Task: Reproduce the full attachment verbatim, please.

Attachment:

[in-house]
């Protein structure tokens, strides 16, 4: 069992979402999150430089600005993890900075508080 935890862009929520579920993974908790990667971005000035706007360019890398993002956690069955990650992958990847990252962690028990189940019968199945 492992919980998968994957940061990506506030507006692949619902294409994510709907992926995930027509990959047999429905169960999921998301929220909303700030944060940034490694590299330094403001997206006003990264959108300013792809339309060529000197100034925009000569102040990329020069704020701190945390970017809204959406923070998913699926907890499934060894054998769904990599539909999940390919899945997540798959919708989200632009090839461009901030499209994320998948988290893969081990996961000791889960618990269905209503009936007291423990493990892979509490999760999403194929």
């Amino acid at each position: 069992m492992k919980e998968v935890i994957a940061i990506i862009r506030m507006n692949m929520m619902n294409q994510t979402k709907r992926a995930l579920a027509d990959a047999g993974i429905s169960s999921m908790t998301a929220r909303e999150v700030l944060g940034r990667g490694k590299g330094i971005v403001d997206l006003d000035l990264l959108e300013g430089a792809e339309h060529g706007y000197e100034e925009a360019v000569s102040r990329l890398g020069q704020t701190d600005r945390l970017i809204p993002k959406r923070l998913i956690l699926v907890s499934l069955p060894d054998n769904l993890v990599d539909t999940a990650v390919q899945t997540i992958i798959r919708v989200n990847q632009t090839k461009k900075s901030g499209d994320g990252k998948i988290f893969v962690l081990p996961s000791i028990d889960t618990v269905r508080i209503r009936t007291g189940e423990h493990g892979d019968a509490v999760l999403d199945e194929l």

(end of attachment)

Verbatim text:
[in-house]
């Protein structure tokens, strides 16, 4: 069992979402999150430089600005993890900075508080 935890862009929520579920993974908790990667971005000035706007360019890398993002956690069955990650992958990847990252962690028990189940019968199945 492992919980998968994957940061990506506030507006692949619902294409994510709907992926995930027509990959047999429905169960999921998301929220909303700030944060940034490694590299330094403001997206006003990264959108300013792809339309060529000197100034925009000569102040990329020069704020701190945390970017809204959406923070998913699926907890499934060894054998769904990599539909999940390919899945997540798959919708989200632009090839461009901030499209994320998948988290893969081990996961000791889960618990269905209503009936007291423990493990892979509490999760999403194929």
């Amino acid at each position: 069992m492992k919980e998968v935890i994957a940061i990506i862009r506030m507006n692949m929520m619902n294409q994510t979402k709907r992926a995930l579920a027509d990959a047999g993974i429905s169960s999921m908790t998301a929220r909303e999150v700030l944060g940034r990667g490694k590299g330094i971005v403001d997206l006003d000035l990264l959108e300013g430089a792809e339309h060529g706007y000197e100034e925009a360019v000569s102040r990329l890398g020069q704020t701190d600005r945390l970017i809204p993002k959406r923070l998913i956690l699926v907890s499934l069955p060894d054998n769904l993890v990599d539909t999940a990650v390919q899945t997540i992958i798959r919708v989200n990847q632009t090839k461009k900075s901030g499209d994320g990252k998948i988290f893969v962690l081990p996961s000791i028990d889960t618990v269905r508080i209503r009936t007291g189940e423990h493990g892979d019968a509490v999760l999403d199945e194929l």